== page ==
The Algemeiner has learned that the secret Iranian art collection now partially displayed at Tehran’s Museum of Contemporary Art includes up to ten works of Israel’s highest-selling and most iconic artist Yaacov Agam. In an interview, his son expressed concern over the future of the masterpieces.
The modern art collection which is considered to be the finest of its kind anywhere outside of Europe and the US, boasts works by Francis Bacon, David Hockney, Roy Lichtenstein, Mark Rothko, Andy Warhol, Edvard Munch and others, and was brought before the revolution by the late Shah’s wife, Empress Farah Pahlavi.
“The Empress was visiting Paris in 1977 two years before the revolution,” Ron Agam, the artist’s son told The Algemeiner, “and she saw a very important artwork of my father’s called Salon Agam, commissioned by the late President Pompidou, in the Elysee, the presidential palace of Valéry Giscard d’Estaing at the time.” After doing some research on the artist, she requested to see more, and the Prime Minister of France then, Raymond Barre, arranged for her majesty to have a private Agam presentation at a Paris gallery, according to Ron Agam.
“I was in the gallery with my father when she came with her entourage and she selected a few pieces, she asked my father if he could come to Iran to install them,” he said. “She selected some very early pieces, very valuable pieces, some oil and some acrylic.”
A week later Ron Agam flew to Tehran with his father, spending three weeks of the summer of 1977 meeting Iran’s most prominent cultural figures and touring the country with Pahlavi. They stayed at a first class hotel in Tehran, and attended private dinners and lunches with members of the Royal Family. “She wanted to commission some major public art from my father there,” added Ron Agam.
At the time he says, “They were in the process of building the museum, so some of the art was installed in the palace and some was put away for the museum.”
Following the Islamic revolution of 1979, the Queen fled the country with the late Shah Mohammad Reza Pahlavi. The returning Ayatollah Ruhollah Khomeini and the country’s new Islamist leaders took control of the state treasures.
Now, as a result of the Islamic Republic’s expressions of visceral hatred towards the Jewish state Ron Agam is worried about the future of “the treasures.” Although so far, the collection has been safely guarded despite the contempt of the regime’s rulers for western art, according to Pahlavi speaking to London’s Guardian newspaper, a Warhol portrait of herself “has been cut with a knife,” highlighting the possibility that other pieces deemed ‘inappropriate’ by the regime could be damaged as well.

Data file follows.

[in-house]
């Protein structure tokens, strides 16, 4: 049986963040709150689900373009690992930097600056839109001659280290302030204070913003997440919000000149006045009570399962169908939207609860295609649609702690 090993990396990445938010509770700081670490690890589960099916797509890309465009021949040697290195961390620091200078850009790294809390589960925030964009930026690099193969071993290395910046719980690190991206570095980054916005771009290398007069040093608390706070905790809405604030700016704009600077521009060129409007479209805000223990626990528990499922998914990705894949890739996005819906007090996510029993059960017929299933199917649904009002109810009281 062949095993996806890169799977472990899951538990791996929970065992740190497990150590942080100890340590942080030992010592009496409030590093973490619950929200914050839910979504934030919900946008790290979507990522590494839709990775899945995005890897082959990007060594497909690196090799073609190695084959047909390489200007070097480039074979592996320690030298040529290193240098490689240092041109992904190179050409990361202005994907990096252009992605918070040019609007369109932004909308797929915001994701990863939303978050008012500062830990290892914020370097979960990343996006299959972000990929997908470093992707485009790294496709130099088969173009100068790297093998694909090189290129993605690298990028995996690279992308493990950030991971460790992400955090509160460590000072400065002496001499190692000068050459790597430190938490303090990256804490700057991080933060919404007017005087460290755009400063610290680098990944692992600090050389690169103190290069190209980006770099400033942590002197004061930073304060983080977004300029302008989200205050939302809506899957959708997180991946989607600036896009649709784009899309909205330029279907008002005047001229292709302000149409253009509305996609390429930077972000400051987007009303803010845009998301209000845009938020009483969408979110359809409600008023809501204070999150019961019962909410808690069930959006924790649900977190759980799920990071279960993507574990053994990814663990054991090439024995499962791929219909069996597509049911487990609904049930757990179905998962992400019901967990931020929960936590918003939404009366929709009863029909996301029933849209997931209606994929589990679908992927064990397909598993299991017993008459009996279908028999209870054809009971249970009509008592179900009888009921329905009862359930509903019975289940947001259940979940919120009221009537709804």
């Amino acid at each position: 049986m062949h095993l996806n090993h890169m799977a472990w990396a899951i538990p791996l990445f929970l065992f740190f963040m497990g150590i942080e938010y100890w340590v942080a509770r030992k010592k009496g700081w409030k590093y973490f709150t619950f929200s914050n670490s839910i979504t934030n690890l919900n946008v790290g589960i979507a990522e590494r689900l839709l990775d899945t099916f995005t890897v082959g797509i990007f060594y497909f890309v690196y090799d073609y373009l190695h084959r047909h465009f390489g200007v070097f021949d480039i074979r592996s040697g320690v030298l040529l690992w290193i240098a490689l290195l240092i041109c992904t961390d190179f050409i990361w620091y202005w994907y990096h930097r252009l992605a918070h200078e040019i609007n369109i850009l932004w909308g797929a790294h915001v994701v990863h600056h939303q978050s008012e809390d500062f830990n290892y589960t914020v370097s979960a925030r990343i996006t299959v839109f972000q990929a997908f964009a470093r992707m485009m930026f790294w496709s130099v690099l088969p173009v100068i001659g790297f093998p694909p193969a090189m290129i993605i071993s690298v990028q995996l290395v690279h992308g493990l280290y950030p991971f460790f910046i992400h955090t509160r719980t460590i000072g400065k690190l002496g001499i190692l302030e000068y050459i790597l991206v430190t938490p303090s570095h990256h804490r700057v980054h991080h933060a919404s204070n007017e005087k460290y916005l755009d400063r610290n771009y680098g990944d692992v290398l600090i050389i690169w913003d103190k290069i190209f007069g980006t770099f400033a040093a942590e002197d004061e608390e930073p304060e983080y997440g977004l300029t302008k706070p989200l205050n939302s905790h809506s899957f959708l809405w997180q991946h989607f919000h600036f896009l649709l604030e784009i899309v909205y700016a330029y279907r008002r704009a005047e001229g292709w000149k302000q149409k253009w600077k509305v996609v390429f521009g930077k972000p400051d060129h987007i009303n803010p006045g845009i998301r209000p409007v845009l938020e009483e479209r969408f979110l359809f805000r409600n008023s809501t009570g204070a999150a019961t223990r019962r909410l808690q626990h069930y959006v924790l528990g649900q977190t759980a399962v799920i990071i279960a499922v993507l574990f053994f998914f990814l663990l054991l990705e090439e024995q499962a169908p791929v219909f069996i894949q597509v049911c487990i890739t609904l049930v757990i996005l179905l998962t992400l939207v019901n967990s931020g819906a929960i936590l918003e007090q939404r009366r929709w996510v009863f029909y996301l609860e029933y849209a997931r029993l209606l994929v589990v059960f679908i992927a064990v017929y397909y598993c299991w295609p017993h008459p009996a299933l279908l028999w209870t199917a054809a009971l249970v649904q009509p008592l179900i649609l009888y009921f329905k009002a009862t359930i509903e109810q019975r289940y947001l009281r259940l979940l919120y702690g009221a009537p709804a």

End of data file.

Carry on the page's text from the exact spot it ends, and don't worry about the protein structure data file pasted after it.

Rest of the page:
“I am extremely concerned” said Agam, “I would love them to give it to the Pompidou museum or an Israeli museum, which would be an incredible gesture on their part.” He is not optimistic however, “It is so difficult at this time with everything that is going on in the international arena, it is hopeless to think that there will be a resolution to this,” he said.
Expressing some optimism however over how the Ayatollahs might view the work, Agam says that his father’s style is well suited to Islamic tastes, saying, “The art that my father created, influenced by kabbala is totally in sync with the Islamic culture, because it is totally abstract, if you view the artwork of mosques everything is abstract, nothing has a figurative representation.” He also has faith in the Iranian people, who he says might resolve the situation amicably if the decision was in their hands. “I visited the country and I loved its people, it is a great and important civilization,” he said.
The Iranian collection, which is thought to be worth upwards of $3 billion also includes iconic pieces by Pissaro, Van Gogh, Monet, Picasso, Renoir, Marcel Duchamp and a number of others, and includes Pollock’s Mural on Indian Red Ground which is estimated to be worth over $250 million. Another Jewish artist whose work is also said to be featured in the collection is Russian-French painter Marc Chagall.
The Guardian notes that before the current exhibition, “the pieces have been stacked in the basement of Tehran’s Museum of Contemporary Art for more than 30 years, gathering dust in storage. Censors in Iran classed some as un-Islamic, pornographic or too gay, and they have never been shown in public. Others have been displayed only once or twice.”
Representatives of the Iranian regime in New York could not immediately be reached for comment.